This does mean that we are losing some of committed and excellent team that I know many of you will have worked with closely over the years. On behalf of the entire Party I want to thank them for their immense dedication to the Party and the co-operative movement as a whole.

Wednesday, May 15, 2013

A grave crime!

Deane Road Jewish Cemetery
A comical story that I am sure you will enjoy

On the third Sunday in April it was the monthly open day for the wonderful Deane Road Jewish Cemetery. A heritage jewel in Liverpool's crown of which I am hugely proud.

I was there as a tour guide and general welcoming friendly face at the gate.

A man arrived and I greeted him and offered to show him around. This is the story of what happened next....

The gentleman was somewhat dishevelled, I don't want to say much more than that, but he was clearly one of my more disadvantaged and dependent residents with issues, mainly involving cheap drink. He was keen to engage with me and share his delight in this now restored Kensington asset so I started to show him round - although he did say he had been inside a few times before and loved it.

He then took me to one side and began to tell me a story. It had my eyebrows quizzically raised from the beginning.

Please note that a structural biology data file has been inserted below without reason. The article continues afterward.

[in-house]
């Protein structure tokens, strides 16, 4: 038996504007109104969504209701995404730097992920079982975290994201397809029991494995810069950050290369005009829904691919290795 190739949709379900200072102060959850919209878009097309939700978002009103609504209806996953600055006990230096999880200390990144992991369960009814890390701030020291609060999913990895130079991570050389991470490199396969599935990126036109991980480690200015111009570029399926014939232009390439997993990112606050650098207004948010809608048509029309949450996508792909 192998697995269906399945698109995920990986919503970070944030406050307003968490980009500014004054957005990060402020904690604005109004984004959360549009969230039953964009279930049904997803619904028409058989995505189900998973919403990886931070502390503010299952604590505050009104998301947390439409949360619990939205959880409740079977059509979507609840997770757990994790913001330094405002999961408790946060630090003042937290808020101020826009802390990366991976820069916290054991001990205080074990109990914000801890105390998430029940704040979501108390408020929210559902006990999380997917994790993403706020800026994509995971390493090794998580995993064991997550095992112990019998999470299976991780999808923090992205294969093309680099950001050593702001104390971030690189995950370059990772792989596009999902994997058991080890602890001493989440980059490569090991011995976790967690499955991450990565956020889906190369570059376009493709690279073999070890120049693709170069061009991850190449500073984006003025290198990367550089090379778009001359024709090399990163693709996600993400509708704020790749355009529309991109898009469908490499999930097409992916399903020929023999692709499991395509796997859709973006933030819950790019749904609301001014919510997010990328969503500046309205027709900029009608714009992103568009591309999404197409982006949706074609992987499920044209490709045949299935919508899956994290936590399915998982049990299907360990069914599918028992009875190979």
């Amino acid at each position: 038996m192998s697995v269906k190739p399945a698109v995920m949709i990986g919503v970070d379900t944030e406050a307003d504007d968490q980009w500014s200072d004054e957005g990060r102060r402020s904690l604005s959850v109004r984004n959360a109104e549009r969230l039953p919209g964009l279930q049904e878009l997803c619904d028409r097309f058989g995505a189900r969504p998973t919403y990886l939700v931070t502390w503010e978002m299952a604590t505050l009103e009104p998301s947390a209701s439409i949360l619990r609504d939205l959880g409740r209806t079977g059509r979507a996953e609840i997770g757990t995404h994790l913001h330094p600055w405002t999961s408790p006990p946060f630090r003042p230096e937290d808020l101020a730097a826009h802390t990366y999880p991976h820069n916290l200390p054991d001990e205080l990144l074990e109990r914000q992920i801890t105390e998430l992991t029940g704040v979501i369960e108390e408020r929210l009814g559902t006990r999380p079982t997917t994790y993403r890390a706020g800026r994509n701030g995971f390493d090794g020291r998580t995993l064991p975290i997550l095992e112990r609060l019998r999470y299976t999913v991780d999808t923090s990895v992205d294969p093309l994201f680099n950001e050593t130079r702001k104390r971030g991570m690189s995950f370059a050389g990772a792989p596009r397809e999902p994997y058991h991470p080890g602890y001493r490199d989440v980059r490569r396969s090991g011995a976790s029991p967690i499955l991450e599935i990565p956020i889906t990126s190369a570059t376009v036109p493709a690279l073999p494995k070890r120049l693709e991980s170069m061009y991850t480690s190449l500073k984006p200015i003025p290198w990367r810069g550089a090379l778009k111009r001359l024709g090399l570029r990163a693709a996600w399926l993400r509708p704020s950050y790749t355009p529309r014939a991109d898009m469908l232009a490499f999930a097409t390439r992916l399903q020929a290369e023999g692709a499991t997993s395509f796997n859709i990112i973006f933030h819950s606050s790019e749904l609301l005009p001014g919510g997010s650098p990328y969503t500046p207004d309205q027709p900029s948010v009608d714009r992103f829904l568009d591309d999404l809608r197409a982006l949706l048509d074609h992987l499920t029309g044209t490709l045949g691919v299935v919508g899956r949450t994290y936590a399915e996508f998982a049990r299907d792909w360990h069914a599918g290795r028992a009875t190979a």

He said that he had been in the cemetery earlier in the year and had seen some tools lying on the path. In particular, he said, he had seen some bolt cutters and had decided that he was in dire need of the same as there was a padlock on the gate that lead round to the rear of his flat on Deane Road which he was anxious to have cut off so that he could be afforded access to the back of his own property.

He thought these bolt cutters would be just the thing so he picked them up, together with another set of tools and spirited them away.

He then explained that he was sawing away somewhat ineffectually at the padlock when the police arrived and arrested him. They confiscated the tools but were eventually satisfied that he was not attempting breaking and entering and they let him go, although they kept the tools.